In the nineteenth century the theme of landscape became an independent genre and acquired the same dignity as historical painting. In the middle of that century the landscape of Asti is the protagonist thanks to Carlo Nogaro (Asti 1837 – Francport, France 1931), one of the most famous students of Michelangelo Pittatore.
Relations with France are decisive for the development of Carlo Nogaro’s career; he will die in that country giving to the civic collections of his hometown some important works, including paintings and drawings executed in the years of his studies. Many of the pencil drawings and oil landscapes testify different aspects of Carlo Nogaro’s life and activity, from his formative years to the period in which the artist was engaged in France, and in particular in Paris, where he worked a lot as a painter and decorator in luxurious apartments or in the halls of café-chantants.
In his short but intense autobiography written in the last years of his life, Nogaro recalls the happy period spent between 1857 and 1858: when he was twenty years old, he was brought to Rome by his master Pittatore. “I studied from life very seriously, under the advice of artists coming from all nations”: in one sentence Nogaro summarizes very well the formative experience in the surroundings of the eternal city, at that time the center of the international culture of landscape painting, reached in those years by French, Swiss, English and German painters of naturalist sphere.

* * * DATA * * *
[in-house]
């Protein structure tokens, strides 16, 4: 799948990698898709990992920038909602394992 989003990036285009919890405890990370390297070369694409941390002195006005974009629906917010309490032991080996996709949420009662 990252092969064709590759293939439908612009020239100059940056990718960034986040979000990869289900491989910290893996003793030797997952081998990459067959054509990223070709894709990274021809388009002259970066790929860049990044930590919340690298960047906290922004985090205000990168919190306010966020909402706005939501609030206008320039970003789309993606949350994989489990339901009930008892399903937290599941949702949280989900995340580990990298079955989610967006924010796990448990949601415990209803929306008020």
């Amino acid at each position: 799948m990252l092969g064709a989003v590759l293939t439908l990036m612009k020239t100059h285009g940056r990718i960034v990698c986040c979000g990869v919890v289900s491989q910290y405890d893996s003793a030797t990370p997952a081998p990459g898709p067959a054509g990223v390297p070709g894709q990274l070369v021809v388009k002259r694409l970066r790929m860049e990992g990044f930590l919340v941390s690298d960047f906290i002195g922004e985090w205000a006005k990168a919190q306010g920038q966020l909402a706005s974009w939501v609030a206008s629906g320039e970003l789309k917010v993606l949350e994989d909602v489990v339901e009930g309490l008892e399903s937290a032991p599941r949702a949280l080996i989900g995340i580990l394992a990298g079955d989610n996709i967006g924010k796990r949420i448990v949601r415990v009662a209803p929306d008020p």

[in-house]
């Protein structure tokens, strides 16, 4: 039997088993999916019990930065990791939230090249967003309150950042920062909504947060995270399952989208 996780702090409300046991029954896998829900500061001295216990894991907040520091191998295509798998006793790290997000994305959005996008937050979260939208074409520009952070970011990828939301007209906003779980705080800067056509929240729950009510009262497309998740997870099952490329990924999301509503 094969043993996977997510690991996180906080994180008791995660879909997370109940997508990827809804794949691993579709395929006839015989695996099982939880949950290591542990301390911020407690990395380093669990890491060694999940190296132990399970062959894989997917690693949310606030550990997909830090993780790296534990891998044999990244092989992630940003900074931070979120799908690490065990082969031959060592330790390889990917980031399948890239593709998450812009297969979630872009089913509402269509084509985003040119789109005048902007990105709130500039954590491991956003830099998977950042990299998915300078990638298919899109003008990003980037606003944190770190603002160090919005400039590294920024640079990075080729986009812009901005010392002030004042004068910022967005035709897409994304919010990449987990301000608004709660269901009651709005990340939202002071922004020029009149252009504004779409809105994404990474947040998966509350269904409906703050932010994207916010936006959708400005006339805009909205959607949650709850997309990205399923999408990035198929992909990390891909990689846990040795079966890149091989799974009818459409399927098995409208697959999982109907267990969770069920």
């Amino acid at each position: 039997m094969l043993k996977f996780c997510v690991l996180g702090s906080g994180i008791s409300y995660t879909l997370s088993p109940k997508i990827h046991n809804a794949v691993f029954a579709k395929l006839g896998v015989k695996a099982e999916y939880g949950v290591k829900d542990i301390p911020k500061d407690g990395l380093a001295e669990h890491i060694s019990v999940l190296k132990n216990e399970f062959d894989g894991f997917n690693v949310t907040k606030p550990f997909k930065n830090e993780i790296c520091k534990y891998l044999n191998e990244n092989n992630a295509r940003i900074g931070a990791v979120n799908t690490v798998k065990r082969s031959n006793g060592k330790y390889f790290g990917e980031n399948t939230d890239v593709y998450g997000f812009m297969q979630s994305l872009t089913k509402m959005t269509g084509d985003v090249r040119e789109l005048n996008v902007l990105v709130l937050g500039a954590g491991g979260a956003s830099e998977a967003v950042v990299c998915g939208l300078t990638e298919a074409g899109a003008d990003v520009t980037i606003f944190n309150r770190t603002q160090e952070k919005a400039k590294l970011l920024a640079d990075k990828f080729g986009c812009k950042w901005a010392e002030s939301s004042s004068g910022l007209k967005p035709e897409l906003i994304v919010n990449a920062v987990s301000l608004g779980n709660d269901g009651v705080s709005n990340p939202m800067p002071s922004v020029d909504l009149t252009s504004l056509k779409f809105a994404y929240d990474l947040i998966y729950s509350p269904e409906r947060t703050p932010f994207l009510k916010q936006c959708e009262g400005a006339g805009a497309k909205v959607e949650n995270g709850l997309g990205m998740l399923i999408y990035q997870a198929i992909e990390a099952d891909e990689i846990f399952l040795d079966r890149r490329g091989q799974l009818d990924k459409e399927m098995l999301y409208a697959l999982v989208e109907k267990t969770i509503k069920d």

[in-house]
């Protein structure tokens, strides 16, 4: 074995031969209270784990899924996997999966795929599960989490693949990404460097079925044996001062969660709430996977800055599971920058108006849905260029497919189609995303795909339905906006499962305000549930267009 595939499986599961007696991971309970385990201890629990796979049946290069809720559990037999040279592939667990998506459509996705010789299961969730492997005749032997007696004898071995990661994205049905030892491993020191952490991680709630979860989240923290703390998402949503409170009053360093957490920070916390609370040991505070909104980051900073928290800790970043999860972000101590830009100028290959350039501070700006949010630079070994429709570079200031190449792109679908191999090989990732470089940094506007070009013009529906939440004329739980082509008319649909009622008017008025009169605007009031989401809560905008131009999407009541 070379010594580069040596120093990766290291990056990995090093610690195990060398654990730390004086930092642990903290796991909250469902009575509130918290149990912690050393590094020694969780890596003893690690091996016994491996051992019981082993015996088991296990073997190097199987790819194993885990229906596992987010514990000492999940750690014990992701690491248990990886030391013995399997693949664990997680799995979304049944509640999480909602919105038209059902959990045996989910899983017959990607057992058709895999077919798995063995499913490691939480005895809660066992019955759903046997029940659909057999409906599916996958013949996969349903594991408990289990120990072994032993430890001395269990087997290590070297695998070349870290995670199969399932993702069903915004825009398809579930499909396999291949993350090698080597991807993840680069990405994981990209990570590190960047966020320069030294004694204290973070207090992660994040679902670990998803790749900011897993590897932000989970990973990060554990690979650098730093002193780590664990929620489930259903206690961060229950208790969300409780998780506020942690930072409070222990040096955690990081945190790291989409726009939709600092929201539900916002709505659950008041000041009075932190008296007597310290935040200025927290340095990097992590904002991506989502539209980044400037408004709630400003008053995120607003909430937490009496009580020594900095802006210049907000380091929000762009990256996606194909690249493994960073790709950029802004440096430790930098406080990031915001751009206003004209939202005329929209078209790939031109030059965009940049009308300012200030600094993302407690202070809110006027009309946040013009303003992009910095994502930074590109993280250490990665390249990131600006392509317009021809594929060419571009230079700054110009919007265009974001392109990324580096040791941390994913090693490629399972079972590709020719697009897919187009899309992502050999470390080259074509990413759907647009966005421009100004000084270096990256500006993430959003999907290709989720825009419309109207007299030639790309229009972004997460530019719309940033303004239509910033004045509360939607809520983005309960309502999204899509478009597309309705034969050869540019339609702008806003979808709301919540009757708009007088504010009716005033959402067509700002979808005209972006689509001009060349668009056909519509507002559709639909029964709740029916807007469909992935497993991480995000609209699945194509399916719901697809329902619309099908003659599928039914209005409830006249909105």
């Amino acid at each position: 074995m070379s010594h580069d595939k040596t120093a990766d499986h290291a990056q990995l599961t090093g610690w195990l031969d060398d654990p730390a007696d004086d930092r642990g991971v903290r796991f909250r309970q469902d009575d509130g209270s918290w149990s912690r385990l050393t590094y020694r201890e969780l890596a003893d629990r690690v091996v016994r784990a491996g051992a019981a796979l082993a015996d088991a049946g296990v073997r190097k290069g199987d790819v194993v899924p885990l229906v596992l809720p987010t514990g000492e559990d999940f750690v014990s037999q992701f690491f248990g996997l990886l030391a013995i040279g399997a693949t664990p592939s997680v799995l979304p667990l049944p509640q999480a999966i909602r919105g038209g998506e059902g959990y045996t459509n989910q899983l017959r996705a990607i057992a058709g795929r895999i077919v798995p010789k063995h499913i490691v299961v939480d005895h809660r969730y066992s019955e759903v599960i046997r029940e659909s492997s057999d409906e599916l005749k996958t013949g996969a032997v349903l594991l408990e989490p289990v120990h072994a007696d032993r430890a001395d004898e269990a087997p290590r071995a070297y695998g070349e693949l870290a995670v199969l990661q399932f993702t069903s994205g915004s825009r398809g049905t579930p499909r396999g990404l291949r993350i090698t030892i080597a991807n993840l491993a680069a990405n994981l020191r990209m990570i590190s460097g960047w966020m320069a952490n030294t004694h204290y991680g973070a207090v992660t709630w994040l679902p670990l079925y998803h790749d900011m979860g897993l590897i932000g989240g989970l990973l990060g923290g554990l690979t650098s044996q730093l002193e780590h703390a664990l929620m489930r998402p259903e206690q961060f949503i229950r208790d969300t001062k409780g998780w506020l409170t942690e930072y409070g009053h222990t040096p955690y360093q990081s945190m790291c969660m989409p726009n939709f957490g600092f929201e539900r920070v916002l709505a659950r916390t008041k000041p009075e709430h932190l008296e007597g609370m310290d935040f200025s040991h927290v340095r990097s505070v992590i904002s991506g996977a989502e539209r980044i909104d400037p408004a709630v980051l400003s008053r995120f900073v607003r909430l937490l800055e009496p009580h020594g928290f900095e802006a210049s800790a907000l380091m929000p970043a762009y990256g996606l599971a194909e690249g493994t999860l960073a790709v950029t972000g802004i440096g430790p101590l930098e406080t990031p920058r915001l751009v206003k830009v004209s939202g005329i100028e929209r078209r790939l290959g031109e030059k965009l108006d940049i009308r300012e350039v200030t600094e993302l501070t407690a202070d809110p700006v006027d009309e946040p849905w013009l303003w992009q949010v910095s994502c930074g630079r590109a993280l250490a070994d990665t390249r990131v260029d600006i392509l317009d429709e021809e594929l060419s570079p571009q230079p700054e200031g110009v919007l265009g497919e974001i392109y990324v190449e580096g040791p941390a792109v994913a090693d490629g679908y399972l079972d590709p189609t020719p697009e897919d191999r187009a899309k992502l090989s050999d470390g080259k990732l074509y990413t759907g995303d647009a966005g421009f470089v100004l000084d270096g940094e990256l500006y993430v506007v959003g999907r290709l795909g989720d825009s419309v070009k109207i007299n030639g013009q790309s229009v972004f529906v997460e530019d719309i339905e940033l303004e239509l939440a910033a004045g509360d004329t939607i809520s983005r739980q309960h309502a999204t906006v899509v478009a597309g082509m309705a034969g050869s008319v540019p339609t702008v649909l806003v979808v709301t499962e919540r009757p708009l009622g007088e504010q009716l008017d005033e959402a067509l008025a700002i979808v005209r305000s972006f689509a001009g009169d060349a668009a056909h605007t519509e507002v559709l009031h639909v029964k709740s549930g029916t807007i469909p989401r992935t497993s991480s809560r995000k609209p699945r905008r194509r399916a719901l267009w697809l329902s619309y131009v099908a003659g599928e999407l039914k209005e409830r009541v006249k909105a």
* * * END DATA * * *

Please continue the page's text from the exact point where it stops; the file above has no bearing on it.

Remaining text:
In the splendor of Roman countryside, which in that century is one of the most magical and incomparable places in the world, the young painter from Asti can improve his studies and devote himself to painting from life without hierarchies of subject: in this way the views of villages of Castelli Romani, the studies of trees and the portraits of peasants were born. Among the places attended by our artist there is Ariccia, which in 1857 becomes the permanent home of the roman painter Nino Costa: his landscapes, made of tonal spots, will have an important influence on the Macchiaioli group.
The connections between Carlo Nogaro, Nino Costa and the Tuscan painters acquire a new light with the current exhibition placed in Palazzo Mazzetti dedicated to the Macchiaioli (I Macchiaioli. The adventure of modern art, from 19 November 2021 to 1 May 2022) where the public can admire, among other things, two paintings by Nino Costa. On the second floor of Palazzo Mazzetti, in the Museum, there is the large canvas entitled “Sull’Arno” painted by Nogaro during his stay in Tuscany in 1863: in this work the influences of Macchiaioli artists and Nino Costa are evident in the silvery gray river, in the contrasts between light and shadow and in the silent peace.